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Home / Browse / Walnut Ridge (Lawrence County)
Latitude and Longitude:
16.012 square miles (2010 Census)
4,890 (2010 Census)
October 29, 1880
Historical Population as per the U.S. Census:
Walnut Ridge, county seat of Lawrence County, is located in northeast Arkansas. In response to World War II, the United States government opened the Walnut Ridge Army Flying School in 1942 on the northern outskirts of the town. The flying school was essential in the training of World War II pilots and in the dismantling of planes and other military equipment at the end of the war. Today, Walnut Ridge is the home of Williams Baptist University and is located on a major railroad line. The town also recently opened a museum dedicated to the World War II Army Flying School.
Earliest inhabitants in Lawrence County were Native Americans. During the Mississippian Period (approximately AD 900–1600), the Osage, Quapaw, and Caddo were the three main tribes inhabiting the state of Arkansas. The Osage settled in southern Missouri and northern Arkansas. Over time, the United States government removed the Native Americans from the Lawrence County and sent them westward.
The earliest Europeans to come through northeast Arkansas were likely Spanish and French explorers. They did not make permanent settlements, though.
Civil War through Reconstruction
The earliest permanent European settlers came to Walnut Ridge around 1860. They settled in an area separate from the current town, now referred to as Old Walnut Ridge. Higher in elevation than surrounding areas, settlers believed Old Walnut Ridge was better suited for farming. However, when it was announced in 1873 that the railroad would be laying tracks through the area, the settlement moved closer to the railroad route. Colonel Willis Miles Ponder, a Civil War veteran from Missouri, formally founded the town of Walnut Ridge in 1875. He later served as its first mayor.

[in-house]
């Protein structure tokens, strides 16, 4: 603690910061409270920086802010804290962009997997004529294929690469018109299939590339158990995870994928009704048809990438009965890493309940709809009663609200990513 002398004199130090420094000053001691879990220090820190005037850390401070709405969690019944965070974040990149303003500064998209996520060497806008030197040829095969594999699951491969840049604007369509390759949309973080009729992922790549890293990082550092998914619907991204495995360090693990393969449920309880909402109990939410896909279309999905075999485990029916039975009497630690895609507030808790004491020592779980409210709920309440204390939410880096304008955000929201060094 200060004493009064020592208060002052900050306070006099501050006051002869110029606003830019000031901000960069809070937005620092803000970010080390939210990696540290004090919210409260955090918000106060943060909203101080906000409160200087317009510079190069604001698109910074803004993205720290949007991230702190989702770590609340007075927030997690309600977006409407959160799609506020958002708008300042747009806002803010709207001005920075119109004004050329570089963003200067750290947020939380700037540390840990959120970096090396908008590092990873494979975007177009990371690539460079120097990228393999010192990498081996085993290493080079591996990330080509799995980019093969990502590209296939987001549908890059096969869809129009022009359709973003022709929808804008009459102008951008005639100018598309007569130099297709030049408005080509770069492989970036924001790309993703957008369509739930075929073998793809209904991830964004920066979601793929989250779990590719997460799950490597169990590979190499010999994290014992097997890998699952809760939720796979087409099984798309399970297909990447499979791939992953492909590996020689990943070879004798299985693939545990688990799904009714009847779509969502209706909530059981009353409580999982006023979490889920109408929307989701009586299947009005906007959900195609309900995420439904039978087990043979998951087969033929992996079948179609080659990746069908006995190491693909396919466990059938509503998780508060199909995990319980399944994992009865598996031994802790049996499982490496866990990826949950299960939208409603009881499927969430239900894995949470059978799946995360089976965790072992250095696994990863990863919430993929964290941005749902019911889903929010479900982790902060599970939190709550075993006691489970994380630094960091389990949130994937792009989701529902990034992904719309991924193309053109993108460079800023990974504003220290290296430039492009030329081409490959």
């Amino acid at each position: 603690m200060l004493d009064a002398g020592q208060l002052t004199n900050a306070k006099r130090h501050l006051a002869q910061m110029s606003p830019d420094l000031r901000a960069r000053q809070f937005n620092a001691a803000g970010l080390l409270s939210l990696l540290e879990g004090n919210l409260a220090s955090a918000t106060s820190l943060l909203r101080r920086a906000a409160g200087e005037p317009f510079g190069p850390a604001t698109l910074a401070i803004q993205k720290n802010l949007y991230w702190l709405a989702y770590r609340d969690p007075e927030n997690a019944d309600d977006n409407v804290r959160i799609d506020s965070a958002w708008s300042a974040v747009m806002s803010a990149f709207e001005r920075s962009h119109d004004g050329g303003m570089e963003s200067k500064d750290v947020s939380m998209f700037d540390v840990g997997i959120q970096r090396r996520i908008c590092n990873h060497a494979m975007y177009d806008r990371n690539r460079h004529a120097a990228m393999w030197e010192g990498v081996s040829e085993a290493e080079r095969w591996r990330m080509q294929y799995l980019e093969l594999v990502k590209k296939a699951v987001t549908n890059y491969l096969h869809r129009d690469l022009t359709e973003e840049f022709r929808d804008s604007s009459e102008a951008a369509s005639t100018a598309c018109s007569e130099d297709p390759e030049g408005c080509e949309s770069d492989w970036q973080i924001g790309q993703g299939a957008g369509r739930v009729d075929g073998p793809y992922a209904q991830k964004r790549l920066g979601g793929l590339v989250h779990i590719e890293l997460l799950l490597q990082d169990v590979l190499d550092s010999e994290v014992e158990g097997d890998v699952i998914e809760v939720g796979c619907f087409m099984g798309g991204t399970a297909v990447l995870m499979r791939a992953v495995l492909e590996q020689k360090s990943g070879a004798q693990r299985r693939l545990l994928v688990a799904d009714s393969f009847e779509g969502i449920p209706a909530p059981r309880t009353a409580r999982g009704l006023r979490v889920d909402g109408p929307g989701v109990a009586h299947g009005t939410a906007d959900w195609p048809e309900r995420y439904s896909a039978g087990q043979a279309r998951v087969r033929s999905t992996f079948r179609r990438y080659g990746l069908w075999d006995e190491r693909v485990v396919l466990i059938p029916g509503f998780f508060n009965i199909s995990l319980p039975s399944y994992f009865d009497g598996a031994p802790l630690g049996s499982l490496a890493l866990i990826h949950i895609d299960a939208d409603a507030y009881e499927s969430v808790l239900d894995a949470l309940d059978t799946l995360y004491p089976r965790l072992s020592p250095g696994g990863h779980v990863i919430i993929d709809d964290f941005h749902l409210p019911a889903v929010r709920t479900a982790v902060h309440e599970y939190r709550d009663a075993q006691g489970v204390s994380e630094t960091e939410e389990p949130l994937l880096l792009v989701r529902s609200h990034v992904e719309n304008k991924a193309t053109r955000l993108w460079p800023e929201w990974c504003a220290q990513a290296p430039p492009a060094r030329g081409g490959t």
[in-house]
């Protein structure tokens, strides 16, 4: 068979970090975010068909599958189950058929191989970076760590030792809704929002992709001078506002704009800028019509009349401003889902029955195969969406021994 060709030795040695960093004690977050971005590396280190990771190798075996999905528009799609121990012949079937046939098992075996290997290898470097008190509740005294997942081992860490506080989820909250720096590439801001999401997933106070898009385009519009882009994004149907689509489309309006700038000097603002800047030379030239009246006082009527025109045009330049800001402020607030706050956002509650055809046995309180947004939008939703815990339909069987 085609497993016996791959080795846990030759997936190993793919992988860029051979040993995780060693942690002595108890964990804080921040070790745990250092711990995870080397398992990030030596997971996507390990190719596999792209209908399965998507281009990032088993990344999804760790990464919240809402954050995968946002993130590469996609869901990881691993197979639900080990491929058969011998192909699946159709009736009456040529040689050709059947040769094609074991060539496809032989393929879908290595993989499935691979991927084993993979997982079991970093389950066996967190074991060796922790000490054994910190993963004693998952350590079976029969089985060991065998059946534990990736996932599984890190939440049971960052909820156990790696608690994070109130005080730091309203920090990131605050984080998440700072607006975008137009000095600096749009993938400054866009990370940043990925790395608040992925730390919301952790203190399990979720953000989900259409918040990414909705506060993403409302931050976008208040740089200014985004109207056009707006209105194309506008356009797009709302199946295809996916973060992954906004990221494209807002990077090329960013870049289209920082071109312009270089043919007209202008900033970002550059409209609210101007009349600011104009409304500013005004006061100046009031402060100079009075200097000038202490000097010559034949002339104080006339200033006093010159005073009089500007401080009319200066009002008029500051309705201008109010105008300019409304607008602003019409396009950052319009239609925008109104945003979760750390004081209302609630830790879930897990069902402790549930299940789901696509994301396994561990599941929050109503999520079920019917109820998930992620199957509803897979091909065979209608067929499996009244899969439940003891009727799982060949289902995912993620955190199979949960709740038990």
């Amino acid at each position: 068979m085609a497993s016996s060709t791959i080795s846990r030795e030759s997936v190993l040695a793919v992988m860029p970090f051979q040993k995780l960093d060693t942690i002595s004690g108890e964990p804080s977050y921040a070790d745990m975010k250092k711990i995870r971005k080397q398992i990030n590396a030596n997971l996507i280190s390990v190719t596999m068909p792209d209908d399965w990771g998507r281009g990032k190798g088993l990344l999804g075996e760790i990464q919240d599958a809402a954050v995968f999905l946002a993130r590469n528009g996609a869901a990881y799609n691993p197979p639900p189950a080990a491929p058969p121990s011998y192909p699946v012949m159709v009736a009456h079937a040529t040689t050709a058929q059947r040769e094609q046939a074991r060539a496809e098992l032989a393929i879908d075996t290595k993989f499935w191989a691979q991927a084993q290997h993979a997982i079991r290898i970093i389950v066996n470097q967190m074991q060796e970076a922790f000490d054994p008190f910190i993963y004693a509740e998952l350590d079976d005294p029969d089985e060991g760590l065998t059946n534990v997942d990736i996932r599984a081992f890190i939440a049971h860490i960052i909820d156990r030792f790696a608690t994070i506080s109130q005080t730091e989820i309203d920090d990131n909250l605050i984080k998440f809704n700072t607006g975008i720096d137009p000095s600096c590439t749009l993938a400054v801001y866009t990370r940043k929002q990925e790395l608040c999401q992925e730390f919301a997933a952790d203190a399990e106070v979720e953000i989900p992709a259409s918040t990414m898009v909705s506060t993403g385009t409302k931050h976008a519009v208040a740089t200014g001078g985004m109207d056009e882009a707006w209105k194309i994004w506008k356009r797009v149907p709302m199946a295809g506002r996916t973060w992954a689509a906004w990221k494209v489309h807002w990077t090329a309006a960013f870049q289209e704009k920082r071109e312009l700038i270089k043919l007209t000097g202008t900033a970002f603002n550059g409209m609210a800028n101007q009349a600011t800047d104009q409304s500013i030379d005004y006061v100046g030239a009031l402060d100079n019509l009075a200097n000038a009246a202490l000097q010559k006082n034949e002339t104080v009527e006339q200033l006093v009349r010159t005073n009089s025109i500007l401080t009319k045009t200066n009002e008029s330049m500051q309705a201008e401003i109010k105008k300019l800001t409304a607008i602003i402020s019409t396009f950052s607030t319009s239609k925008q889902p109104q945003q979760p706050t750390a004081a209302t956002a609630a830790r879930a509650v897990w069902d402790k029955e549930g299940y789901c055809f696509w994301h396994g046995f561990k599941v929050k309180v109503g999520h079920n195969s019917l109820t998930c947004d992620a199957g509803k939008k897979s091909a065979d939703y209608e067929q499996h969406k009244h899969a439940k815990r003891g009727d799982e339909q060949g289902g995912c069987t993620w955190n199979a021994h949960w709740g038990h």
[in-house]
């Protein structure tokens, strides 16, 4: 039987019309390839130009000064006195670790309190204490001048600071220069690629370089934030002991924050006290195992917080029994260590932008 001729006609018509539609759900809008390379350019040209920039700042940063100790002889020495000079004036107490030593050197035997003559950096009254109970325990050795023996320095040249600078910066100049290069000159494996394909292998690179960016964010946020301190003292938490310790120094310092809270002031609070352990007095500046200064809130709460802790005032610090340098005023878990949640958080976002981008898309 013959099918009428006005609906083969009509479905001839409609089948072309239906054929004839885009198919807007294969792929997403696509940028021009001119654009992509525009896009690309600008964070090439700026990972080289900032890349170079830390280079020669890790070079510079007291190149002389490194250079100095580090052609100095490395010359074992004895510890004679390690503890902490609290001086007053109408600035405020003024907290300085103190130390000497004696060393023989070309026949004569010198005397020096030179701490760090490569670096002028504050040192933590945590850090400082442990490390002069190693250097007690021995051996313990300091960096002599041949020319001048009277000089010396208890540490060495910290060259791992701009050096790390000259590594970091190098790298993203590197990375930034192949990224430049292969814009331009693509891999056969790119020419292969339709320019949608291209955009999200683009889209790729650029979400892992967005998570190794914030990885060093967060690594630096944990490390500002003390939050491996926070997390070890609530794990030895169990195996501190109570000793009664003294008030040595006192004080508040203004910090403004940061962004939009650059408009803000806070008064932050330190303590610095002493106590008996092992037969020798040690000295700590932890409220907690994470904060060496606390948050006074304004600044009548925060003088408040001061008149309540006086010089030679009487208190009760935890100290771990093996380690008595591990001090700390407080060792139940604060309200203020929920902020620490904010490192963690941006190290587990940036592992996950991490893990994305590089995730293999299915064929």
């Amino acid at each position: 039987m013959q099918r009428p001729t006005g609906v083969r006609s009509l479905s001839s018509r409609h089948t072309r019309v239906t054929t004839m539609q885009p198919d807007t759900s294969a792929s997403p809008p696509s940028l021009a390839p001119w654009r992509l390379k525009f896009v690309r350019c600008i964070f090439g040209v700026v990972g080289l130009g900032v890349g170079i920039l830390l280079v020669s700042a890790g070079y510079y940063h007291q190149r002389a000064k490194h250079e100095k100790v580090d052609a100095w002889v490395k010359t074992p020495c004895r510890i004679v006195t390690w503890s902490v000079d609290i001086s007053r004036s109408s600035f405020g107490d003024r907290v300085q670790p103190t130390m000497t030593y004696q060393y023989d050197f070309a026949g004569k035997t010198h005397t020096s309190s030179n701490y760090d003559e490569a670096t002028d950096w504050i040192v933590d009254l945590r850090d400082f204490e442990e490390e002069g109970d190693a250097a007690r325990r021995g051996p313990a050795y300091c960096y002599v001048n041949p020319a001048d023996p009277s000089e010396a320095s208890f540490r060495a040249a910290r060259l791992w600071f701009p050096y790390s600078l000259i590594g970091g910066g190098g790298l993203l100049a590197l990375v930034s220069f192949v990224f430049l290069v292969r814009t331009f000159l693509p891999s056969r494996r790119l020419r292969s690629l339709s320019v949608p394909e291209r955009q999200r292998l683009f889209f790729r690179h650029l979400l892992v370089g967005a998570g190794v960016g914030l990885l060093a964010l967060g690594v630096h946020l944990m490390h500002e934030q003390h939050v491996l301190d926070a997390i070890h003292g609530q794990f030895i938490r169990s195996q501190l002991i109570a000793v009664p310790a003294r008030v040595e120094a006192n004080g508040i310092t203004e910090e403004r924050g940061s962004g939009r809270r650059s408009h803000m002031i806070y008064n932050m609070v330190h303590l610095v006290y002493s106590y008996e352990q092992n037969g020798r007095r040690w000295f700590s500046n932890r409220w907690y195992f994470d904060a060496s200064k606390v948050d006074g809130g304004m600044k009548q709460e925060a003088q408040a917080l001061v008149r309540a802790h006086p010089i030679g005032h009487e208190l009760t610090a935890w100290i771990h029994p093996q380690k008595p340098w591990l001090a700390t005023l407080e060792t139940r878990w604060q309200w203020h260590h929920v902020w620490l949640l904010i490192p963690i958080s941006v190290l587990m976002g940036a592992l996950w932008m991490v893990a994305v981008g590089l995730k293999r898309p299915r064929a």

Before applying for a post office, Ponder called the town Pawpaw because of the number of pawpaw trees in the original area. The town’s name was changed after moving to its new location. Upon application for a post office at the new site, Ponder was informed that there was already another town in Arkansas with the name of Pawpaw. Ponder changed the name to Walnut Ridge due to the number of walnut trees in the new area.
Both sawmilling and agriculture provided substantial and prosperous income for the citizens of Walnut Ridge. Cotton was the main crop grown, but corn and hay were grown as well.
During the Civil War, Lawrence County saw seventeen regiments mustered for the Confederacy. Walnut Ridge, having not been formally founded yet, had no regiments representing Lawrence County. No major Civil War battles occurred in or around Walnut Ridge.
Post Reconstruction through Early Twentieth Century
Walnut Ridge has had a series of newspapers throughout its history. The earliest paper, The Lawrence County Journal, began publishing in 1877 under J. H. Balding. Balding sold the paper to C. B. Oldham in 1896. Oldham changed the name to The Courier. The Courier ran until 1905. In 1884, two men named Wrenn and Jones founded The Lawrence County Democrat. The newspaper changed hands four times. In 1886, while under the ownership of George Thornburgh, the paper’s name was changed to The Telephone. The Telephone’s final owners, George W. Anderson and Annie King, moved the paper to Black Rock (Lawrence County) in 1890. George Thornburgh published a second newspaper during this same time. In 1889, Thornburgh established The Masonic Trowel in Walnut Ridge. By the end of 1889, Thornburgh moved The Masonic Trowel to Little Rock (Pulaski County).
In 1887, S. J. Howe established The Lawrence County Republican. In 1891, the Walnut Ridge Blade was established and merged with The Lawrence County Republican. Production of the merged papers was suspended until 1902, when John Clayton Riley reinstated the paper. He published the Blade until 1919, when it was taken over by F. C. Kirkpatrick. Kirkpatrick published the Blade until the mid 1920s. Walter S. S. Southworth then took control of the paper. In 1929, Southworth sold the Blade to James L. Bland Sr. Bland was already publishing the Times Dispatch. The Times Dispatch had been established by Dave A. Lindsey and Walter Smith in 1910 in Pocahontas (Randolph County). In 1910, the Times Dispatch was moved to Walnut Ridge and, in 1921, was sold to Austin C. Wilkerson and James L. Bland Sr. Within a year, Bland was the sole owner of the paper. When Bland purchased the Blade, he merged it with the Times Dispatch. The Bland family continues to publish this paper today under the name of the Times Dispatch.
Beginning in 1905, Walnut Ridge saw a series of killings and court cases now referred to as the Bagley-Ridgeway Feud.